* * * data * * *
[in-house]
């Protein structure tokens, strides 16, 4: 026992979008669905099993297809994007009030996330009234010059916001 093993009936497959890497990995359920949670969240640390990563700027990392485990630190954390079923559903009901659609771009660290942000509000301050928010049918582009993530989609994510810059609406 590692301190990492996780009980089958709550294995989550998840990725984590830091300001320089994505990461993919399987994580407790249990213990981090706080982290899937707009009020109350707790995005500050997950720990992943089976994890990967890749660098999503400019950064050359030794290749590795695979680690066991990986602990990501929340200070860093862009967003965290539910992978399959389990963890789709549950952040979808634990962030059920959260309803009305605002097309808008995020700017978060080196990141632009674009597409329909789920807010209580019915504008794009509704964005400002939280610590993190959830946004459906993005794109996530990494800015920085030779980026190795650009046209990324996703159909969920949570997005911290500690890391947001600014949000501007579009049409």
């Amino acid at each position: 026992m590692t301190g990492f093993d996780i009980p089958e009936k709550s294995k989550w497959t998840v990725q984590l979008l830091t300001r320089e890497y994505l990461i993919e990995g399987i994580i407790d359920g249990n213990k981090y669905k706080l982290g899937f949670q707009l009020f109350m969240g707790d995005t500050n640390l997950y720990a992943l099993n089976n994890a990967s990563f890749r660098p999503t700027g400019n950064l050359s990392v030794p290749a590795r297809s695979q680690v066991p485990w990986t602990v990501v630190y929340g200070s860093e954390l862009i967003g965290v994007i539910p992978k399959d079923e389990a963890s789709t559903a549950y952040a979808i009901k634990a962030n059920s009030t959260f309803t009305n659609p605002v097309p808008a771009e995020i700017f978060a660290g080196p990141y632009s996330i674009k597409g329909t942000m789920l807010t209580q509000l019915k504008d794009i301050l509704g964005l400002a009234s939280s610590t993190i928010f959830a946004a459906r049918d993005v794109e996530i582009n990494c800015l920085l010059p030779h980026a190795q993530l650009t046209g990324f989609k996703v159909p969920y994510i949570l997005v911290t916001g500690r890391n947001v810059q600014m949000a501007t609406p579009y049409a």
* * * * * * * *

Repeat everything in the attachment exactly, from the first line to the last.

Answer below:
[in-house]
């Protein structure tokens, strides 16, 4: 026992979008669905099993297809994007009030996330009234010059916001 093993009936497959890497990995359920949670969240640390990563700027990392485990630190954390079923559903009901659609771009660290942000509000301050928010049918582009993530989609994510810059609406 590692301190990492996780009980089958709550294995989550998840990725984590830091300001320089994505990461993919399987994580407790249990213990981090706080982290899937707009009020109350707790995005500050997950720990992943089976994890990967890749660098999503400019950064050359030794290749590795695979680690066991990986602990990501929340200070860093862009967003965290539910992978399959389990963890789709549950952040979808634990962030059920959260309803009305605002097309808008995020700017978060080196990141632009674009597409329909789920807010209580019915504008794009509704964005400002939280610590993190959830946004459906993005794109996530990494800015920085030779980026190795650009046209990324996703159909969920949570997005911290500690890391947001600014949000501007579009049409």
């Amino acid at each position: 026992m590692t301190g990492f093993d996780i009980p089958e009936k709550s294995k989550w497959t998840v990725q984590l979008l830091t300001r320089e890497y994505l990461i993919e990995g399987i994580i407790d359920g249990n213990k981090y669905k706080l982290g899937f949670q707009l009020f109350m969240g707790d995005t500050n640390l997950y720990a992943l099993n089976n994890a990967s990563f890749r660098p999503t700027g400019n950064l050359s990392v030794p290749a590795r297809s695979q680690v066991p485990w990986t602990v990501v630190y929340g200070s860093e954390l862009i967003g965290v994007i539910p992978k399959d079923e389990a963890s789709t559903a549950y952040a979808i009901k634990a962030n059920s009030t959260f309803t009305n659609p605002v097309p808008a771009e995020i700017f978060a660290g080196p990141y632009s996330i674009k597409g329909t942000m789920l807010t209580q509000l019915k504008d794009i301050l509704g964005l400002a009234s939280s610590t993190i928010f959830a946004a459906r049918d993005v794109e996530i582009n990494c800015l920085l010059p030779h980026a190795q993530l650009t046209g990324f989609k996703v159909p969920y994510i949570l997005v911290t916001g500690r890391n947001v810059q600014m949000a501007t609406p579009y049409a």